First, in the process of socio-political decision-making, academia is only one of the actors. In the Roberts (2011) “Policy Wheel”, academia belongs to what he calls “secondary influencers”. Academia competes with other actors. It is neither more nor less legitimised to influence decision-making than any other actor. Academic actors distinguish themselves by a “cognitive authority” giving them a special discursive power. This power accrues from the trustworthiness and impartiality of the knowledge they provide. This in turn is safeguarded by specific processes aimed at securing the scientific quality of the knowledge produced. Providing scientifically valid knowledge is the unique feature offered by academia, and preserving this feature is indispensable to maintaining its specific power. Consequently, although it is permeable, the boundary between academia and politics should not be blurred, but maintained.

Second, whether scientific knowledge impacts socio-political decision-making depends on three decisive attributes of this knowledge (Cash et al., 2003):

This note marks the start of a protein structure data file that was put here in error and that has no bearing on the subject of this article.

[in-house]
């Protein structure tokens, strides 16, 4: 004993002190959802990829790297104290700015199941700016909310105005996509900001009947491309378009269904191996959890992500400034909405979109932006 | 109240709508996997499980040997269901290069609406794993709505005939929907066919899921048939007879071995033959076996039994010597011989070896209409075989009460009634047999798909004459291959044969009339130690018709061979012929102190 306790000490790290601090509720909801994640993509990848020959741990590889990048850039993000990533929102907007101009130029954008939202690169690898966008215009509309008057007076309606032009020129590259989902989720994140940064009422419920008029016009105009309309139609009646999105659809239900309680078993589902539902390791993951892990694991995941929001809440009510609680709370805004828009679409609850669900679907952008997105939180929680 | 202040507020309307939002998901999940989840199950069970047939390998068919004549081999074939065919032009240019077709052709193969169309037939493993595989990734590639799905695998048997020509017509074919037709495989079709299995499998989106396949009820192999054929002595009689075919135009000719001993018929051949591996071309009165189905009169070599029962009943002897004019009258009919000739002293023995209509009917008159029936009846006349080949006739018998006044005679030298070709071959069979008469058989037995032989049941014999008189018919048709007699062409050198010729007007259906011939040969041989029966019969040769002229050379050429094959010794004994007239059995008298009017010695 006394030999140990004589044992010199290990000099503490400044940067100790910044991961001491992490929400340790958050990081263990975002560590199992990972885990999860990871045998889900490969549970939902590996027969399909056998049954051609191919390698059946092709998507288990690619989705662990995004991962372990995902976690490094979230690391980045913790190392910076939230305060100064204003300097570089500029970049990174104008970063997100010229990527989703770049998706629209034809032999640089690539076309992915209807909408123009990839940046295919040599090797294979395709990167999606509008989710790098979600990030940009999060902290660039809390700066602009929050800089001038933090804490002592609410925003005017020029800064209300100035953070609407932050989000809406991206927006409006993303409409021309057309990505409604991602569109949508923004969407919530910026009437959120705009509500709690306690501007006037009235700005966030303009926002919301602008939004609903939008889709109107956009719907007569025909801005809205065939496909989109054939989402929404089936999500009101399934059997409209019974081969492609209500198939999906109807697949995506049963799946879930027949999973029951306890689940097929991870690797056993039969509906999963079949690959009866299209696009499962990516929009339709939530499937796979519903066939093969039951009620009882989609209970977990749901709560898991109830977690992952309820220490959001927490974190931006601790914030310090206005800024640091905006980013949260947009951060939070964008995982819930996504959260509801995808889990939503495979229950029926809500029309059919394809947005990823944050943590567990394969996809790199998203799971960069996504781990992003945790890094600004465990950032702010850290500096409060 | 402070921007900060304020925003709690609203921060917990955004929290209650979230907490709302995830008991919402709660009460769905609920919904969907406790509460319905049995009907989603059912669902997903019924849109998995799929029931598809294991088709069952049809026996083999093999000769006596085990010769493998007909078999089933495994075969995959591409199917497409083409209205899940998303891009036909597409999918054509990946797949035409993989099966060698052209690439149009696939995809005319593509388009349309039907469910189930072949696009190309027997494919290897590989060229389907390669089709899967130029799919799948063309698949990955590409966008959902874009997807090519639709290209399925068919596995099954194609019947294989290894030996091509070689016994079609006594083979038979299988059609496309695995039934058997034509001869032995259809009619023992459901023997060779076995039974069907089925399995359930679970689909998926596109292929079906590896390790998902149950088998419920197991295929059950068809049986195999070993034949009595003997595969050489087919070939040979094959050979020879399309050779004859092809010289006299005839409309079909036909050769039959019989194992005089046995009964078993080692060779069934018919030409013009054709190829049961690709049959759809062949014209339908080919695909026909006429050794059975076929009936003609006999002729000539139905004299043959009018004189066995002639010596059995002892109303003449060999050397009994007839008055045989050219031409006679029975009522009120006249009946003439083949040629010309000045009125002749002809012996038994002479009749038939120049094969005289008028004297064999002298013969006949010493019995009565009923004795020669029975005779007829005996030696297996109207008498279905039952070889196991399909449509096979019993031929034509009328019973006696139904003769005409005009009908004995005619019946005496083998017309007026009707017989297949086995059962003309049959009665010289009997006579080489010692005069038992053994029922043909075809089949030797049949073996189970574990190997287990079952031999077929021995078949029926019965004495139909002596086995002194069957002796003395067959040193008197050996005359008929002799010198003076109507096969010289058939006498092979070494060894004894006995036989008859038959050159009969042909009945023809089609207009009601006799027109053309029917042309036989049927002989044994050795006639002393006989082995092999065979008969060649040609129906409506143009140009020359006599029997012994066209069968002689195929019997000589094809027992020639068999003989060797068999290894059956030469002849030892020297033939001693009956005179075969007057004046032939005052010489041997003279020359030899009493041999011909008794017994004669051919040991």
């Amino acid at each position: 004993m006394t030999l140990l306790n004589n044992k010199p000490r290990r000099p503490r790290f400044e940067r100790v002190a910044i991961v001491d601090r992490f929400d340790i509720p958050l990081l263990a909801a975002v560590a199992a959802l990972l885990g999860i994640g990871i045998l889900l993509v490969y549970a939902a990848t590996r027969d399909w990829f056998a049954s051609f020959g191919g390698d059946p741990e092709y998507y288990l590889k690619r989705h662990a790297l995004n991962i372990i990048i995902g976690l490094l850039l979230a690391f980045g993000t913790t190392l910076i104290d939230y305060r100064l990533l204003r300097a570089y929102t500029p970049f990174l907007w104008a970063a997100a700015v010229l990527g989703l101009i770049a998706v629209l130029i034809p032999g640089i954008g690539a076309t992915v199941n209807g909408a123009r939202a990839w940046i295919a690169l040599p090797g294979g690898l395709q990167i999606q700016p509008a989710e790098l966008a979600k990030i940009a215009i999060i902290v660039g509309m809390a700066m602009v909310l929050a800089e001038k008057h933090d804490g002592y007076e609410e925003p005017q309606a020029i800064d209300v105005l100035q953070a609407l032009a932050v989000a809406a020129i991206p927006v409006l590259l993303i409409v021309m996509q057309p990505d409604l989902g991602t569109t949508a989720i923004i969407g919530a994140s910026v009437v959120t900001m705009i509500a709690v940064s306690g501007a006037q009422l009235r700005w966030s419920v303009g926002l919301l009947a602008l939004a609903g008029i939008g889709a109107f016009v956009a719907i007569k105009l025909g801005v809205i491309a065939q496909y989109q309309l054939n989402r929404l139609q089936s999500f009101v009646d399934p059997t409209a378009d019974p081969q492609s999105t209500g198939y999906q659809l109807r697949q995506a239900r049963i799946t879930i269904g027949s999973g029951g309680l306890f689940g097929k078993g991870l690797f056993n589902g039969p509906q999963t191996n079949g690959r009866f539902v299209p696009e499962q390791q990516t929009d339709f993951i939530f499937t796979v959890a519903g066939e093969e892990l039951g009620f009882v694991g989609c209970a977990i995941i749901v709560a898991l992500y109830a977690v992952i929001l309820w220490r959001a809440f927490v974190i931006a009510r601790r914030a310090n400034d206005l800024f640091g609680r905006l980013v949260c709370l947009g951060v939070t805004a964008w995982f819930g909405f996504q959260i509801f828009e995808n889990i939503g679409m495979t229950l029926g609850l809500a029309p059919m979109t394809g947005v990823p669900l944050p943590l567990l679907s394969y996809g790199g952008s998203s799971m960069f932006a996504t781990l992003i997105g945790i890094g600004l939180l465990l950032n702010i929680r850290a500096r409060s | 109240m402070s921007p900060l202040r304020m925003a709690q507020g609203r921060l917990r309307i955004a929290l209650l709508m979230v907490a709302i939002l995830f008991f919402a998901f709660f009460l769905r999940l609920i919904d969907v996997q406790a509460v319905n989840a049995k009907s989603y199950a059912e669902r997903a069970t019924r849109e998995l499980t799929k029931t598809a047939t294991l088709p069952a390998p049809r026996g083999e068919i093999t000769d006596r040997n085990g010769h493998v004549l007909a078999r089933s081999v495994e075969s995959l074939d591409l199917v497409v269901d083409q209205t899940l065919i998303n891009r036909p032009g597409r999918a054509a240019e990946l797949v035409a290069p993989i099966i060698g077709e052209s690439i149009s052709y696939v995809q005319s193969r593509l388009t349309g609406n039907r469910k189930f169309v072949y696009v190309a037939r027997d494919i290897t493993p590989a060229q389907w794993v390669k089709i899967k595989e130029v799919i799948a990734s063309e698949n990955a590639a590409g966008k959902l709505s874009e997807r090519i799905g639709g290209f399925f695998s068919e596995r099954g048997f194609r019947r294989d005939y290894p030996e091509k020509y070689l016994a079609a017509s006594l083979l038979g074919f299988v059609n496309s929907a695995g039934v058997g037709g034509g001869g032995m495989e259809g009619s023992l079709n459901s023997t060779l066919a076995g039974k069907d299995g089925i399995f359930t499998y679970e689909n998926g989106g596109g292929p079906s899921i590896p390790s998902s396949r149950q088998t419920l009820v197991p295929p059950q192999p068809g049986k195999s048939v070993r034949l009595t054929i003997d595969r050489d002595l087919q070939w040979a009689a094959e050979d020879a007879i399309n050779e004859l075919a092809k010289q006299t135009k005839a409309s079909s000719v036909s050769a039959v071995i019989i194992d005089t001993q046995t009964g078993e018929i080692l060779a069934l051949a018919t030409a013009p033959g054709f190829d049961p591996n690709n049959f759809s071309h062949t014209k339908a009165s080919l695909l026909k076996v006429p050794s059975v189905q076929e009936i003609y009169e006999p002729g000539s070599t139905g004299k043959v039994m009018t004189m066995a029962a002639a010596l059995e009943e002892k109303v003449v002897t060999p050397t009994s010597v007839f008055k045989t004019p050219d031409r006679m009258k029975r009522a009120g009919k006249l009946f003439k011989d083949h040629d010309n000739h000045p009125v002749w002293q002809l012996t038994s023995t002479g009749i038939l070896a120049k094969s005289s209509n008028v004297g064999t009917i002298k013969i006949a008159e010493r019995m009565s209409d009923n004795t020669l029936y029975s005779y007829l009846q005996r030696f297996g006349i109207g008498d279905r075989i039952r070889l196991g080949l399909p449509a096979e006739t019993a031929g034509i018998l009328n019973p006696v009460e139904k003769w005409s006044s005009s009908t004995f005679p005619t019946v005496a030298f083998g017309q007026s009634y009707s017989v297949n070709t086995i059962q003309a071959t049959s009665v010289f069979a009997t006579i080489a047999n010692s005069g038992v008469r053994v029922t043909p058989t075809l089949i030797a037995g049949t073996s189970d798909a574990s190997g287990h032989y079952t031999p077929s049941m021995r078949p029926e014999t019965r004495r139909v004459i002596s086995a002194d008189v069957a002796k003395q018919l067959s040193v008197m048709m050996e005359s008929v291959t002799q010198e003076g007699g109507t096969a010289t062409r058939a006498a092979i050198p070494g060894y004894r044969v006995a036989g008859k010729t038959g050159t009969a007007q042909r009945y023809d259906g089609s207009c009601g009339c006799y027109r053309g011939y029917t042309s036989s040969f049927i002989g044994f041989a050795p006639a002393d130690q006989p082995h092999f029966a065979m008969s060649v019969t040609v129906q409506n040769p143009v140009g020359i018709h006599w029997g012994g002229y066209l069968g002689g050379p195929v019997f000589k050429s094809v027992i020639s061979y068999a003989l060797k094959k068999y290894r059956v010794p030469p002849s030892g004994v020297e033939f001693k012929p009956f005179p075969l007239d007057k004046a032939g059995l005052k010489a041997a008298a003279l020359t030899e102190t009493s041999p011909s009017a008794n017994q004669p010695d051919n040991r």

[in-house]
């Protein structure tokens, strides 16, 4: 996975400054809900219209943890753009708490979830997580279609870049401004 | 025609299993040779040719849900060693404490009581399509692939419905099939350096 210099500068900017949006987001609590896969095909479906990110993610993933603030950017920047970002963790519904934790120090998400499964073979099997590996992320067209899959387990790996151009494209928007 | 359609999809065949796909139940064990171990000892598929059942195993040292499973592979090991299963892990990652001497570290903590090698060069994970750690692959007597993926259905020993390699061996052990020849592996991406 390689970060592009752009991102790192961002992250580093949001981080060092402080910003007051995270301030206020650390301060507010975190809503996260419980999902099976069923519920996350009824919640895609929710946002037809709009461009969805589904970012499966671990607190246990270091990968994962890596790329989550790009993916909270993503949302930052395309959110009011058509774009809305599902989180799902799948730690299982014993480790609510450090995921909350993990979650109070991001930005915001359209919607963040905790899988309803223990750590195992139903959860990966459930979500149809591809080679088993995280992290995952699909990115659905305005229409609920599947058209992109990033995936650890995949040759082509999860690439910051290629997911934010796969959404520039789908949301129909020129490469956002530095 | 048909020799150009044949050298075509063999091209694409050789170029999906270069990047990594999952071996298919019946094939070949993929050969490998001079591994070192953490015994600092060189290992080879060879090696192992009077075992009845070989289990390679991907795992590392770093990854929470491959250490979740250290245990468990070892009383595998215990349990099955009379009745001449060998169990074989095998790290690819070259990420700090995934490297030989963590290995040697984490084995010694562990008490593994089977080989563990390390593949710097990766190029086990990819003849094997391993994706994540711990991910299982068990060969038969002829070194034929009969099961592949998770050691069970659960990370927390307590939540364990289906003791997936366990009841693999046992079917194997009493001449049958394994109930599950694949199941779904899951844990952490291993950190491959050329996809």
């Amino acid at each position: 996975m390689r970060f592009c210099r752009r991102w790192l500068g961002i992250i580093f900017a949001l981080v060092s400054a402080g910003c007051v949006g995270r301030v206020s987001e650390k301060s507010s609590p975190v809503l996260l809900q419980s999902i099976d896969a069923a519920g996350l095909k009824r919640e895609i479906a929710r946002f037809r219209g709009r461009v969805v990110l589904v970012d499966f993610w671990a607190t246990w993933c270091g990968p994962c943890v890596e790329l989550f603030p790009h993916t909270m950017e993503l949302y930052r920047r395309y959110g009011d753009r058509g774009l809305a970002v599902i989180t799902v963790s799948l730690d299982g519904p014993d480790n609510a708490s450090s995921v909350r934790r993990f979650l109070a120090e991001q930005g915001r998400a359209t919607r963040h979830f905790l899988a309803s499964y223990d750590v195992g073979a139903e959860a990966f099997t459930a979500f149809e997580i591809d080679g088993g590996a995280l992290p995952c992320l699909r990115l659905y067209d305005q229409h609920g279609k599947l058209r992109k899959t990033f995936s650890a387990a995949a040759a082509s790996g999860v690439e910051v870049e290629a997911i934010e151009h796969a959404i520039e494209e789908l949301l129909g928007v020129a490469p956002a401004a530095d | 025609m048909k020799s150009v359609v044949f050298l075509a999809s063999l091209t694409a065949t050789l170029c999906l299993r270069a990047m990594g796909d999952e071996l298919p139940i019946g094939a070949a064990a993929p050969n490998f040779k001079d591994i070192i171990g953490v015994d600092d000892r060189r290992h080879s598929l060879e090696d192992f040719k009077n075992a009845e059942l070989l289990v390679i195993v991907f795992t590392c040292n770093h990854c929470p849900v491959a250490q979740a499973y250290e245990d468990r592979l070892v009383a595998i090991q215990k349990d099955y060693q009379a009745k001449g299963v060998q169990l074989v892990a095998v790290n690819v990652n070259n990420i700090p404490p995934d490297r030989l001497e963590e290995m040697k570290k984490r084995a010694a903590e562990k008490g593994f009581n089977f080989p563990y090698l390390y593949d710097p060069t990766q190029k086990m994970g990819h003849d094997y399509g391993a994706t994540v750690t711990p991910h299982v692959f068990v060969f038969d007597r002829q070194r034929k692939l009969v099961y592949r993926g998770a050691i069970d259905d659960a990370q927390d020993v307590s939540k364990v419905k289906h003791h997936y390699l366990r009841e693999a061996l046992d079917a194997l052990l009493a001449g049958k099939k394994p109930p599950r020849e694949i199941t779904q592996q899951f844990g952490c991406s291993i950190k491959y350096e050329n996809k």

• “Salience” (practical legitimacy): The relevance to the needs of decision makers.
  • “Credibility” (scientific legitimacy): The scientific adequacy of the evidence and arguments.
  • “Legitimacy” (political legitimacy): The perception that the production of the knowledge has been respectful of stakeholders’ divergent values and beliefs, unbiased in its conduct, and fair in its treatment of opposing views and interests.

Political legitimacy, practical legitimacy, and scientific legitimacy are tightly coupled. That is, efforts to enhance one of them normally incur a cost to the others. In other words, they have to be clearly distinguished and carefully balanced. Participation serves both practical legitimacy and political legitimacy. Hence, participation serves two different goals, each with different criteria of how to identify those that should participate (ie., those with practical needs or those with socio-political interests).

How do we transfer these concepts to transdisciplinary research?

If transdisciplinarity is understood to be research first and foremost, participation is primarily about scientific legitimacy and not about political and practical legitimacy. Accordingly, expertise is the number one criterion to apply in identifying the ‘non-researchers’ who should be invited to participate.

Nevertheless, the importance of both political and practical legitimacy should not be neglected if a project is to have the potential to actually impact societal development.